Thursday, September 15, 2005

Getting Smarter about Ending Hunger


How can developed countries intervene constructively in situations of extreme , such as those prevailing in Niger these days?

This question differs from the one that I’ve had to address here in the preceding blog entry, when a woman questioned, not how, but even whether to intervene. I find it emotionally troubling to read comments to my posts that argue against responding at all to hunger in other countries. I never meet such people in real life, but obviously they are out there someplace, for they chime in on the discussions that I initiate here. Don’t they realize that every day, more than 16,000 children die from hunger-related causes--one child every five seconds? More likely, they just don’t care. Well, I do.

The is one crucial determinant of food security. As Amartya Sen and Jean Dréze have shown, wherever the government is a , never occurs. When it seems to be impending, citizens have enough power to force the regime to take action. Often hunger is a result of , which interrupts the production and distribution of food and causes poverty by shifting expenditures to weapons instead of social services and infrastructure.

Hunger is rarely caused by . There can be hunger even when the granaries are full if the local people don’t have enough money to pay for food — as sometimes happens to farmers who cannot sell their produce at a good price.

The isolationists argue — partly correctly — that is sometimes spent in counterproductive ways. However, the solution is not to cease offering aid altogether, for Pete’s sake! Instead, in this imperfect world, where we often make dreadful mistakes, we must simply to take responsibility for the choices we make that affect others, and proceed as actively as if we could be perfectly prescient.

The first idea that springs to mind in a situation of widespread hunger is to send food to the villages where people are starving. This is a particularly appealing idea when our own farms are producing a huge surplus. Nevertheless, development experts have learned that this is often a poor approach. One of my favorite journalists, The Globe and Mail’s own Doug Saunders, has recently (Sept. 10, p. F3) described the lessons that have been learned through experience about how to stop starvation.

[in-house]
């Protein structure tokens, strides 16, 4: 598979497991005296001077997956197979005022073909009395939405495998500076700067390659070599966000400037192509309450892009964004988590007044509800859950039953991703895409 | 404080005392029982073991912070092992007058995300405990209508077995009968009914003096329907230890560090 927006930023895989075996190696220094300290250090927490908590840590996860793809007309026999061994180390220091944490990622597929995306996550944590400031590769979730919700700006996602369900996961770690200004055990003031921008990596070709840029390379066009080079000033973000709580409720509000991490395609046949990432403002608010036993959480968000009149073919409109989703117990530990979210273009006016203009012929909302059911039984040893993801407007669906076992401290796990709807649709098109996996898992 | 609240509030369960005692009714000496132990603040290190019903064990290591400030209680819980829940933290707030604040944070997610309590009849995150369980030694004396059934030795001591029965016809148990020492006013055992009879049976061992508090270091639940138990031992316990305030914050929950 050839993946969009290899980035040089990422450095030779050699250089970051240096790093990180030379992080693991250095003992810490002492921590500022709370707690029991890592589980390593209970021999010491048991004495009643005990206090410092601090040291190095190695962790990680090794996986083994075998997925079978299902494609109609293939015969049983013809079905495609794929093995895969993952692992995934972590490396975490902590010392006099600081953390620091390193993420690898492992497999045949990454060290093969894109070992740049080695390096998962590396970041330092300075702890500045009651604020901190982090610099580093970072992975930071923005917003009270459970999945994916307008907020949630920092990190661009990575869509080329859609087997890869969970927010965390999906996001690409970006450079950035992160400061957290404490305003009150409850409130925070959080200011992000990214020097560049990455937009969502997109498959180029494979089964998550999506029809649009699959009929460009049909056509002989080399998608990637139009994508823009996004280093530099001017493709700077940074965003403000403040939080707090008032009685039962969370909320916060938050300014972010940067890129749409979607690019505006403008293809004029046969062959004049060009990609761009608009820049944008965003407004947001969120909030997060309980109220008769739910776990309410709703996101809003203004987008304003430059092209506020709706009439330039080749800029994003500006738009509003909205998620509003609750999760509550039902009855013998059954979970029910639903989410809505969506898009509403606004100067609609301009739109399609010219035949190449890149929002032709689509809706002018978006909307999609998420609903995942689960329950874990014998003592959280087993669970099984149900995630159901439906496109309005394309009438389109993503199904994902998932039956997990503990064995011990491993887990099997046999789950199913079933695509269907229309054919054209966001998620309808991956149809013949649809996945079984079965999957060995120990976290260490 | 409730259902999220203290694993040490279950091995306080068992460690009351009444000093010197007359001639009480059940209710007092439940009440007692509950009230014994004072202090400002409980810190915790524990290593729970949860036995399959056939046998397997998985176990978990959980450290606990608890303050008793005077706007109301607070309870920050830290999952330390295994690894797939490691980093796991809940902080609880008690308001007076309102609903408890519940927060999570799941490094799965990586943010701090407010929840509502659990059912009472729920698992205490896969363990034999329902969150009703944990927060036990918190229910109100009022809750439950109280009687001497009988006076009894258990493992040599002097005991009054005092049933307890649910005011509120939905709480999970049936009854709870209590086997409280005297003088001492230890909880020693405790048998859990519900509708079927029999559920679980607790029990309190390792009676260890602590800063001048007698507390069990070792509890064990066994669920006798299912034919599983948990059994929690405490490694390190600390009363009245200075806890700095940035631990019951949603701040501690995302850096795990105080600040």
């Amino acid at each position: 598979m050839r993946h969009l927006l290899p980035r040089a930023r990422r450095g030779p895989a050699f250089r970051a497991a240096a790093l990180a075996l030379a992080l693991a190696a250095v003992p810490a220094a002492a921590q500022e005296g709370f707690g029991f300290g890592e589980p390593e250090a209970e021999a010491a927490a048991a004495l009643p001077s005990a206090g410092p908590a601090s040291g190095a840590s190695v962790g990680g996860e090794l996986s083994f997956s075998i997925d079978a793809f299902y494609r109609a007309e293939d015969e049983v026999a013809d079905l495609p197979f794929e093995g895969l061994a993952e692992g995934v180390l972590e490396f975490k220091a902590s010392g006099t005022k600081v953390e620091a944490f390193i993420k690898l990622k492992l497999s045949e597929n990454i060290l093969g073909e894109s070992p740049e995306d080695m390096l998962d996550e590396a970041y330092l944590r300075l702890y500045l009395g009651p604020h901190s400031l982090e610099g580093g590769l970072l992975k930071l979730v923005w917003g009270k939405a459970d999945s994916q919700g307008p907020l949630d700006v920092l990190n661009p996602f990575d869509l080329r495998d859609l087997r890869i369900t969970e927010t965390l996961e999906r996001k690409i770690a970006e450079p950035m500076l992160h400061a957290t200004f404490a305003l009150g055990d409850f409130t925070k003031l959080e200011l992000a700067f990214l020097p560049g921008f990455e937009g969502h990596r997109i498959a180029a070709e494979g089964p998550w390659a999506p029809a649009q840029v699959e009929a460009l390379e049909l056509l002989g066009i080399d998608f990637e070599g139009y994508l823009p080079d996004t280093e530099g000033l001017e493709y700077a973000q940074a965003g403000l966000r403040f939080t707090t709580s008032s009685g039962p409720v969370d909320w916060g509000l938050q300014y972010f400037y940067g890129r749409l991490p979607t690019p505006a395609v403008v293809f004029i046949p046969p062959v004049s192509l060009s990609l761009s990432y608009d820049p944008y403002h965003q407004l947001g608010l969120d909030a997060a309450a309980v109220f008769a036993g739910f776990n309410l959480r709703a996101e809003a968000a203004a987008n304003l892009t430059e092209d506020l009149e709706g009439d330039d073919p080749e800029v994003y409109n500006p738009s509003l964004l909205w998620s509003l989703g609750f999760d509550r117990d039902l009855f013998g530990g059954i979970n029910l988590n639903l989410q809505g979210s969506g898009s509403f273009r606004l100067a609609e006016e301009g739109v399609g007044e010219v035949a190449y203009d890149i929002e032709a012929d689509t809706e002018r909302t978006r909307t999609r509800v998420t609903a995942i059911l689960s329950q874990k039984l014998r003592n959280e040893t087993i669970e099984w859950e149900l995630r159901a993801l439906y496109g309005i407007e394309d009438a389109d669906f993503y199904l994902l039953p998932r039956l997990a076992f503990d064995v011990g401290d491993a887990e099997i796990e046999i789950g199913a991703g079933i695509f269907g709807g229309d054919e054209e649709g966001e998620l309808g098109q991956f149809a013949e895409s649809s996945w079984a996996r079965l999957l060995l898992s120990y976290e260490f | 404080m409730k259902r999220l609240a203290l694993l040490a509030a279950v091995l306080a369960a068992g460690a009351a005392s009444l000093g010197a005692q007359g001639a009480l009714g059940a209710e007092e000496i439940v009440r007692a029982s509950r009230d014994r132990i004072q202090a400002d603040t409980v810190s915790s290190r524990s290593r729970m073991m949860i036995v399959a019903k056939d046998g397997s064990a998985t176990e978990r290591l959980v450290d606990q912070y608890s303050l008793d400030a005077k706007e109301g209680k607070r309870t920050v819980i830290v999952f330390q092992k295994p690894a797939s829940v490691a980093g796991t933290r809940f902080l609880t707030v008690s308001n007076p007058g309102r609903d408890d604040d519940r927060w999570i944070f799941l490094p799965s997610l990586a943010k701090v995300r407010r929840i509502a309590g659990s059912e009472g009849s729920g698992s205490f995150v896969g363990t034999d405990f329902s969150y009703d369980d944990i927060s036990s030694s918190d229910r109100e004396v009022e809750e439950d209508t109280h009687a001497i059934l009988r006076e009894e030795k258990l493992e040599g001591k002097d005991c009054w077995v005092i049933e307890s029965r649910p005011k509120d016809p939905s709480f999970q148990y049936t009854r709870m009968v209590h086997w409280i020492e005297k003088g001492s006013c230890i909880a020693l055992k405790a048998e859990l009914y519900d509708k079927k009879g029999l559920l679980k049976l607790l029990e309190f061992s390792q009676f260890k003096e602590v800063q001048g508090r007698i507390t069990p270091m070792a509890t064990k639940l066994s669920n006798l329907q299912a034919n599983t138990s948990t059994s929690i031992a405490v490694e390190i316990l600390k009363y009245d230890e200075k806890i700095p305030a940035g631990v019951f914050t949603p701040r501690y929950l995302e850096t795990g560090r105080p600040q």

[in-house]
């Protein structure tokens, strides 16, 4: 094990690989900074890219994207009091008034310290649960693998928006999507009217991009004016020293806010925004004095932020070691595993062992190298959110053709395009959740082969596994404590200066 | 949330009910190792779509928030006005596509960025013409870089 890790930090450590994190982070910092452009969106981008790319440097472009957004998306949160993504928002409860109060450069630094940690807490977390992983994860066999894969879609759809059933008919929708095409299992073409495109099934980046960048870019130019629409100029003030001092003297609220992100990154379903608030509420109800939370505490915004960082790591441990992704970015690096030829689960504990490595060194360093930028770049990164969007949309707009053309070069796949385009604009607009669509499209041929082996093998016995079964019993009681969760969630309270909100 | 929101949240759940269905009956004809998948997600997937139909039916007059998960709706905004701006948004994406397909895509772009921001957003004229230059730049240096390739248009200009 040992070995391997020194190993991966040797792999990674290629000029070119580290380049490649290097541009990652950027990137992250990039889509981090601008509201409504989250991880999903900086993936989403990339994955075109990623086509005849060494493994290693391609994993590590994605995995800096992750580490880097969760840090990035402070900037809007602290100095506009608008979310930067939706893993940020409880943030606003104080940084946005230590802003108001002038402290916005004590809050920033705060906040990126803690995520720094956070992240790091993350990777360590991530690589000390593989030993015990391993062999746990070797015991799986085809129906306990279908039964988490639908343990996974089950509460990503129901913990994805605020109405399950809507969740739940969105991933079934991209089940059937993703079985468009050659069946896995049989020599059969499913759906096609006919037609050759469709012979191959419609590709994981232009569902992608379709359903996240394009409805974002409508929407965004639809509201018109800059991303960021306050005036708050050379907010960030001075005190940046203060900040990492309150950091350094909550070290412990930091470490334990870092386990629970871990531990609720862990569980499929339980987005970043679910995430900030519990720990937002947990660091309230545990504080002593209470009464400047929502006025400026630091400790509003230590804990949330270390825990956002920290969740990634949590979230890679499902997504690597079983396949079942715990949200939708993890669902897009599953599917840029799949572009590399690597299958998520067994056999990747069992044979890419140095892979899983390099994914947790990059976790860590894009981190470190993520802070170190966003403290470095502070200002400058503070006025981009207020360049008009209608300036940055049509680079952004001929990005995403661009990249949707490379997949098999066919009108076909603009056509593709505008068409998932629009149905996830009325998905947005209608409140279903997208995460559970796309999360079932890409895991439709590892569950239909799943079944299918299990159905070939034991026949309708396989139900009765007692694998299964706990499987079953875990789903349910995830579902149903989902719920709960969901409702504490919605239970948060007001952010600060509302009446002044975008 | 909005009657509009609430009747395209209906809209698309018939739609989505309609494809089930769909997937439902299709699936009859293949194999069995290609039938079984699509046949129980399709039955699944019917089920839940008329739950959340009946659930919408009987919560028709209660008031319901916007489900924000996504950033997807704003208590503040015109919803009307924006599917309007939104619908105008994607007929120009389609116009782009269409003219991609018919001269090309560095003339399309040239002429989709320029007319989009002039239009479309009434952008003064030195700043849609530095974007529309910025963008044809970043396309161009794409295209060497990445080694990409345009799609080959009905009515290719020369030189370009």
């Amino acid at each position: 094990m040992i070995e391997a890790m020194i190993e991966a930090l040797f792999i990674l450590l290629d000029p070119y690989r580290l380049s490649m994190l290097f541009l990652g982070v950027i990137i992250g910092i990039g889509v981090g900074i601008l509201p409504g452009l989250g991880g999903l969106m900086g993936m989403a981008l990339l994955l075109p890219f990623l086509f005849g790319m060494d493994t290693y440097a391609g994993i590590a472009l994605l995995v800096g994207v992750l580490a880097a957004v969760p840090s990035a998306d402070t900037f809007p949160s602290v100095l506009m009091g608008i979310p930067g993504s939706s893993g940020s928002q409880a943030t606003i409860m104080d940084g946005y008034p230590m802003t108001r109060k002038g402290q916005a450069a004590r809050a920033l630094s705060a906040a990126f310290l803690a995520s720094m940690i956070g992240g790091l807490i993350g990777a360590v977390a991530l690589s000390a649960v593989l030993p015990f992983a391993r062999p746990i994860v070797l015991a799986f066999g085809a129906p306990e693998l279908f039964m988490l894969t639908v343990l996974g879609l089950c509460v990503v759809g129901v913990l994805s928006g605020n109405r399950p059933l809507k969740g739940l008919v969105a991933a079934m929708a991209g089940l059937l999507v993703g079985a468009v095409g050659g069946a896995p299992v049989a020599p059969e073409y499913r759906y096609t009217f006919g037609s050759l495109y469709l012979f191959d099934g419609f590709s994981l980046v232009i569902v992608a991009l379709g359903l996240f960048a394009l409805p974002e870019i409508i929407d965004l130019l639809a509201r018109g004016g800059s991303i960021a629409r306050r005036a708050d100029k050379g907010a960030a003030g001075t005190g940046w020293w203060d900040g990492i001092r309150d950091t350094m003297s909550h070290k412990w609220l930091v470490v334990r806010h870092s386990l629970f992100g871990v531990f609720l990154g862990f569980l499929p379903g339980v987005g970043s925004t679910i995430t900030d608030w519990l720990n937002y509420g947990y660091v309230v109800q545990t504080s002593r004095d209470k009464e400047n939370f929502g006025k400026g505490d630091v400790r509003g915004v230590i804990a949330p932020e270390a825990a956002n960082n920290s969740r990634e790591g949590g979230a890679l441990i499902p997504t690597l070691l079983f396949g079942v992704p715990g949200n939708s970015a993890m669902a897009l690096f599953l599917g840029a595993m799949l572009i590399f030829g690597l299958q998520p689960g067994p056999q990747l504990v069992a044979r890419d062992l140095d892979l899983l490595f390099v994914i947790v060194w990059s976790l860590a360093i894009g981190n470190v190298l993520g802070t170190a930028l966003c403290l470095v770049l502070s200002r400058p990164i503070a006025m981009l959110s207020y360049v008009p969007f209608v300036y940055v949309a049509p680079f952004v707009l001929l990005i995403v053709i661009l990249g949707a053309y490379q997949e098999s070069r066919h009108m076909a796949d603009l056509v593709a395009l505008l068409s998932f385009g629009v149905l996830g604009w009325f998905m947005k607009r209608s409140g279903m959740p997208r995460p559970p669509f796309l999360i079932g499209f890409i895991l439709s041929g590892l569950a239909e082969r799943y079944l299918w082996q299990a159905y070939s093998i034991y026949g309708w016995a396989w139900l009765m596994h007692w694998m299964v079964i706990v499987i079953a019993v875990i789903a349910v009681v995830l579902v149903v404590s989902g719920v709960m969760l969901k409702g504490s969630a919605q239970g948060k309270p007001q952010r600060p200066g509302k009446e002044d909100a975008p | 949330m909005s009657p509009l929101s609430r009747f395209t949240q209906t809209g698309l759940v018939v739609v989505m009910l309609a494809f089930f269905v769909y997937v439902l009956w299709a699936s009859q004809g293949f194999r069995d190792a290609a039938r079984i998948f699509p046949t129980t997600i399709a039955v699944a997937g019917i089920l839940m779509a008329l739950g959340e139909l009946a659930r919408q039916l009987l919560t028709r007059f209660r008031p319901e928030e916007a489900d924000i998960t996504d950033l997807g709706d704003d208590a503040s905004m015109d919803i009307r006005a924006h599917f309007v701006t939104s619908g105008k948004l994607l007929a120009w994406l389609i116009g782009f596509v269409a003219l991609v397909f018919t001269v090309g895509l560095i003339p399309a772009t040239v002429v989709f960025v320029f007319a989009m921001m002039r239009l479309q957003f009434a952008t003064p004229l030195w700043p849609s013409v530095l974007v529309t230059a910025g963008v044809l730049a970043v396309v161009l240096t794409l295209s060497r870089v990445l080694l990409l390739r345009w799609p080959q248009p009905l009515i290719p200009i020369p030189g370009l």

What happens when we send bags of food is that the people eat some of it and sell the rest at the market to buy other things that they need. Then when the harvest comes in, the farmers cannot sell their produce because the people already have received all their families need — for free. “Sometimes,” writes Saunders, “the worst thing you can do for starving people is give them food.”

Nevertheless, Canada has often done so — both out of a misplaced attempt to be charitable, and to get rid of our own enormous surplus. The cost of shipping grain is, in itself, so high that it makes little economic sense, even so. Saunders quotes Mark Fried of Oxfam Canada as saying, “It would be cheaper, and a lot better for the victims, if you just dumped it all in Montreal Harbour and used the shipping money you saved to buy grain in Africa.”

Oxfam is leading the way toward a different approach: using the cash donated as aid to buy food grains grown within the crisis-stricken country, so that the there benefit. However, there’s a downside to this too: The aid donations may drive up the local grain prices so much that the impoverished local people cannot pay for it anyway. Therefore, the UN’s relief workers have to monitor the situation carefully. They must not give food away for free, so they make “loans” to the poorest families — and only to those who would otherwise not be able to buy food at all.

At the same time, the UN watches to make sure they neither undercut the price of local farmers nor raise their prices above the affordable price. To keep this from happening, they sometimes buy the grain from another nearby country that is more prosperous. And as soon as the local harvest comes in, they cut off the free food, so the ordinary market resumes functioning normally.

Obviously, this is a tricky process to balance, but we’re learning. It is possible to use development aid either stupidly or wisely and — thank goodness! — wisdom is increasing.

1 Comments:

Anonymous rex said...

"Instead, in this imperfect world, where we often make dreadful mistakes, we must simply to take responsibility for the choices we make that affect others, and proceed as actively as if we could be perfectly prescient." I certainly agree with the first half of this sentence, but the last half ("as if we could be perfectly prescient") scares me. Can't we "proceed actively" & still proceed with a caution that recognizes our human lack of foresight? When I play blind, I always slow down & feel my way forward (even in a room I am familiar with)!

9:56 AM  

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